“Pale Blue Eye”: 19th Century Whodunnit with Edgar Allan Poe
Based on Lewis Bayard’s 2003 novel, the murder mystery is little more than a fantasy, except for the part about Poe.He was attending the military academy at the time — Shortly after Robert E. Lee, before Ulysses S. Grant and William Tecumseh Sherman, he intended to become an army officer.
Born in Boston in 1809, Poe was orphaned after his father abandoned his family at the age of three and his mother died a year later. According to writer Allen Tate, the young man lived in Virginia with John and Francis Allan (hence the poet’s middle name), and they tried to raise him as a “southern gentleman.”
By all accounts, Poe rarely lived up to that ideal. He liked liquor, gambling, and women. His inadequacy may actually have led him to enlist in the Army. Poe fell out with his foster parents, who objected to the young man’s gambling and other debts. The aspiring poet he attended the University of Virginia in 1826 but left shortly after Allan refused to cover his “exorbitant spending,” says Robert D. Jacobs in his 1969 I wrote about it in my article of the year.
Poe enlisted in the Army in Boston in 1827. In reality he was 18, but his age was 21 and his name was Edgar A. Perry.
In the army, he seemed prosperous. He quickly rose through the ranks to “artificer” (a special rank reserved for professional artillerymen) in his Company H of the 1st Artillery Regiment at Fort He Independence, Massachusetts. I was. Soon after, he was promoted to sergeant, the highest rank of non-commissioned officer, ahead of his 500 other non-commissioned officers.
In a 2003 article in the Army Space Journal, according to Michael L. Howard, Poe biographers believe the future poet “distinguished himself” and “pleased his superiors” in a “successful” military tenure. I wrote.
Poe also believed he was fit for the army. “My character stands up to scrutiny and deserves the respect of officers,” he wrote in a letter to Allan in 1828.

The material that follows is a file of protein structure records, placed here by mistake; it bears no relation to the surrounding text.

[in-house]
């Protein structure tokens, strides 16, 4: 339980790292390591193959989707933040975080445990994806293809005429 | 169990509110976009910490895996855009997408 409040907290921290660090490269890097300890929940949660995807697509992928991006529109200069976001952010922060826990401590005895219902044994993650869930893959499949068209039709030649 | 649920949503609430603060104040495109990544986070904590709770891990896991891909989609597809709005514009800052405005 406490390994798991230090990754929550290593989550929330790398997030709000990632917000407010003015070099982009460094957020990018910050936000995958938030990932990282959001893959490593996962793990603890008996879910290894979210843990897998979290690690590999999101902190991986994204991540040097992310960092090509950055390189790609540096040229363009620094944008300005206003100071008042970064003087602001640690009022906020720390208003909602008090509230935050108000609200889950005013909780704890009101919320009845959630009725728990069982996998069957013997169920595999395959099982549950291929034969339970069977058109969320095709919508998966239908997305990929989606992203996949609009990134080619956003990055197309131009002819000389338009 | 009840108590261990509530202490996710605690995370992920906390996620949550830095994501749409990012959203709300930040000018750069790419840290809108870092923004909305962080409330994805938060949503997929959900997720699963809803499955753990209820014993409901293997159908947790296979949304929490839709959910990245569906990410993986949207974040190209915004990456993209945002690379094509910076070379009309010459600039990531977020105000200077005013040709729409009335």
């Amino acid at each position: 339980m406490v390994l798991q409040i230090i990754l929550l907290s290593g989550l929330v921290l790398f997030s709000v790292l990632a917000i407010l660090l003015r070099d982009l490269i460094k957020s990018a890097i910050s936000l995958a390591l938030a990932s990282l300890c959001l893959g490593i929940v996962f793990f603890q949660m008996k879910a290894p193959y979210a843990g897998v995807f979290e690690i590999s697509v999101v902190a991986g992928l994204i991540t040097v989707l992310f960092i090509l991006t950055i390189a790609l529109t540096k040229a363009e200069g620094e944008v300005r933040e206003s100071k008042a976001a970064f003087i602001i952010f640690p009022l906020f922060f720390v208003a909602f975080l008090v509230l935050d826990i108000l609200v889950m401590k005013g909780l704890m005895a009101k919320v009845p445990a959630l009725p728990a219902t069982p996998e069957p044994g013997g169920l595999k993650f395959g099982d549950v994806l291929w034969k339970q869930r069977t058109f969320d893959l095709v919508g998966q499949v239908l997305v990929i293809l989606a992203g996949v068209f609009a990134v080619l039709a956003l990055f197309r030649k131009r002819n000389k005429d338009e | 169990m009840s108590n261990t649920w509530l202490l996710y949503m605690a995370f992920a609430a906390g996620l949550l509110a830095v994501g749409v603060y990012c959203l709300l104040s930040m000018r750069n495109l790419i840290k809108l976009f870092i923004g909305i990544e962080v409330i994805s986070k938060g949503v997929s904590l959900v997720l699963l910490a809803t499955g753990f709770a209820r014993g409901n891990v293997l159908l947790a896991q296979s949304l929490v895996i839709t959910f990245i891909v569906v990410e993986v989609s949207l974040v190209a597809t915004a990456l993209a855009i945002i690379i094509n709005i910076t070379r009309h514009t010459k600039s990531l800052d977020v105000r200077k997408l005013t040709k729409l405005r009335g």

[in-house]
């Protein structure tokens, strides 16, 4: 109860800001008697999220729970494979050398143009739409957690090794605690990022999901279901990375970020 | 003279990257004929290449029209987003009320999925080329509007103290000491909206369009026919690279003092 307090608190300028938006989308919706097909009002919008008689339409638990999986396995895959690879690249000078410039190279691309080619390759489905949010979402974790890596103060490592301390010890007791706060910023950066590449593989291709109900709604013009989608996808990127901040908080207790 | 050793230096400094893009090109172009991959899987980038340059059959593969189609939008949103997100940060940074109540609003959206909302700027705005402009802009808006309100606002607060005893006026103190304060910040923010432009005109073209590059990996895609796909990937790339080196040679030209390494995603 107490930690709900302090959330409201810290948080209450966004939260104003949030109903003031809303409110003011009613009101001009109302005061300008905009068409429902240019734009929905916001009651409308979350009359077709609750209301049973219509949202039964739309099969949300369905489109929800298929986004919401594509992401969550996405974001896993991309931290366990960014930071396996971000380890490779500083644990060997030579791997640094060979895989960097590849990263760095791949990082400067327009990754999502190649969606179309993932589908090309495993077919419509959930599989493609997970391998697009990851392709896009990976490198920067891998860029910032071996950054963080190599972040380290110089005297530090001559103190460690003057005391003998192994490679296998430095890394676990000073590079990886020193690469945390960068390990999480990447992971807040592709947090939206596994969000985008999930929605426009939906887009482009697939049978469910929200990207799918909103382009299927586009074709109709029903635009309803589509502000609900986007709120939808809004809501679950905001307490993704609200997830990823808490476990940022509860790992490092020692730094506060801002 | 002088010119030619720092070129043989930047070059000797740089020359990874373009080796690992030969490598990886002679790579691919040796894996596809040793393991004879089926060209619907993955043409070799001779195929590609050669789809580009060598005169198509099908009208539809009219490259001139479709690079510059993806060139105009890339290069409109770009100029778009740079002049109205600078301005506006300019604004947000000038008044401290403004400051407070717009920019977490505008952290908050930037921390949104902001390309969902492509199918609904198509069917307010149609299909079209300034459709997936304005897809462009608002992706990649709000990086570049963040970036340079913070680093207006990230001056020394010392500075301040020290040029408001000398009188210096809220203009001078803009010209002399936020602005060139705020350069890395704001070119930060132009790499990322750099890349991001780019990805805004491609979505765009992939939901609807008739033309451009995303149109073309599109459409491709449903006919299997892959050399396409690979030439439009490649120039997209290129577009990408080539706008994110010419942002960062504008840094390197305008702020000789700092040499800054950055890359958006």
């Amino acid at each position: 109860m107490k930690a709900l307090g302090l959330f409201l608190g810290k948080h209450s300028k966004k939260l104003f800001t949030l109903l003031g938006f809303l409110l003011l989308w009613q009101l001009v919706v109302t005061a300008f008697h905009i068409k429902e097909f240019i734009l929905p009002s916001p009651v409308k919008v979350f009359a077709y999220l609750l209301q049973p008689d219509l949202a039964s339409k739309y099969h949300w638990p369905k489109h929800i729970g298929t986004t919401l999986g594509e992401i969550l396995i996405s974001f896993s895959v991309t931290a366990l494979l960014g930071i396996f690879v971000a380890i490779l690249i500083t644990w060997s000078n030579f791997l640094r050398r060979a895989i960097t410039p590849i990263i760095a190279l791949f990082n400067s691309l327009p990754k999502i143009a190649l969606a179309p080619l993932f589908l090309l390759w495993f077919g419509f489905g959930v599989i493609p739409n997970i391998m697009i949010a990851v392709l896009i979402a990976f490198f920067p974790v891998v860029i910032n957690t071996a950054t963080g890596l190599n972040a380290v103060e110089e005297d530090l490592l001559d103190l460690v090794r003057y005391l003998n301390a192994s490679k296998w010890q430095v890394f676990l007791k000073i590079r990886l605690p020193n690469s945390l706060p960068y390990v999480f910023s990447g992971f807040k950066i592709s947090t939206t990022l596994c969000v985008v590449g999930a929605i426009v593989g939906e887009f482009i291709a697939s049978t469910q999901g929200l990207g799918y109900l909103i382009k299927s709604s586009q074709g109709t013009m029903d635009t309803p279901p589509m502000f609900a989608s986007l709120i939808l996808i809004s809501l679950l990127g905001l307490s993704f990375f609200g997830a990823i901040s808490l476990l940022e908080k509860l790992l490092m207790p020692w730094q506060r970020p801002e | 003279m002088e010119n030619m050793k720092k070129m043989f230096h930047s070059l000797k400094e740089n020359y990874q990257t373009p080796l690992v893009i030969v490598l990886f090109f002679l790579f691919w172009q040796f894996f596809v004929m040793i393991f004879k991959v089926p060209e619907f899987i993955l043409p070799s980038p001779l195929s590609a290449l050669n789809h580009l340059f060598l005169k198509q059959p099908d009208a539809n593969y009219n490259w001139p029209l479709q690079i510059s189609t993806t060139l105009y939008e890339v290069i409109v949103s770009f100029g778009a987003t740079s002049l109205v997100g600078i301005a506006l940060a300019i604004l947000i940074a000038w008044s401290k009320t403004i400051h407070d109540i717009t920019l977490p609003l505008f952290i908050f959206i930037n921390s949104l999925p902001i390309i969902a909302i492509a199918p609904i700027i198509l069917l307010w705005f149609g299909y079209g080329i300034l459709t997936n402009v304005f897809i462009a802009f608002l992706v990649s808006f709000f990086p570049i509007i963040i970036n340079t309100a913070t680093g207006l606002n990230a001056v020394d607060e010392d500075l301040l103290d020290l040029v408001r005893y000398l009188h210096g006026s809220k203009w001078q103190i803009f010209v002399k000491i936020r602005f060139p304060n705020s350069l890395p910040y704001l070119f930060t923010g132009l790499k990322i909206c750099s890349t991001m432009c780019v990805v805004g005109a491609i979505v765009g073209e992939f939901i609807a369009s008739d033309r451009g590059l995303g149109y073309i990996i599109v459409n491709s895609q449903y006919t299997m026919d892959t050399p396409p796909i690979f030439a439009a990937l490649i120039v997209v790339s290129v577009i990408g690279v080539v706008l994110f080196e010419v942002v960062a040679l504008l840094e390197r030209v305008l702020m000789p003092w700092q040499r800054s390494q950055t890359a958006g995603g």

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Low income was certainly a factor, but Poe may have been driven to join the Army because of his grandfather’s example. During the American Revolutionary War, David Poe served as Quartermaster under George Washington. His grandson was also a lieutenant in the minor militia group that escorted the Marquis de Lafayette when Poe was fifteen years old when he visited Richmond in 1824.
In 1829, Poe was released from five years of military service, allowing him to become a cadet at West Point and secure an appointment from President Andrew Jackson. After reconciling with his adoptive father, he reported to the Military Academy overlooking the Hudson River on July 1, 1830.
At first Poe got along well, but his love for West Point soon wore off. Some historians speculate that he failed to perform well at the academy. His fellow cadet Thomas Pickering-Jones later said, “Poe was a good student, but he had an aversion to mathematics and did poorly in that subject, which is why he decided to leave West Point.” I decided,” he wrote.
However, other factors may have led to his departure. Poe had another argument about money with Alan, who took his adopted son out of his will. In addition, Poe thought he would receive an officer’s commission after only six months at the academy because of his previous enlistment, but he learned he would have to remain at West Point for four full years.
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According to Howard, “Poe deliberately attempted to be discharged.” He stopped attending classes and ignored orders from his boss. According to one legend, Poe was ordered to appear at the drill “under a crossbelt and arm”, which he did, but reported in “End of Class: Custer, Pickett and the Goats of West Point” He was wearing nothing else, as it is supposed to be. By James S. Robbins.
Nature Whether or not Poe’s inaction had the desired effect. On March 6, 1831, he was dismissed from West Point after being court-martialed for neglecting his duties and disobeying orders.
Shortly after moving to Baltimore, he published another book of poetry — partly funded by his West Point A Classmate — With the inscription “This volume is dedicated in honor of the United States Cadet Corps.”
Army losses were literary gains. Poe became one of the most influential writers of her 19th century, Gothic, best known for his horror short stories and poems of love and loss with a supernatural sound. He was the creator of the detective novel and Science is considered an early contributor to his fiction genre.
As Poe’s fame as a writer grew, so did his penchant for drinking and other vices. He died mysteriously in 1849 at the age of 40, leaving a lasting legacy in literature if not the military.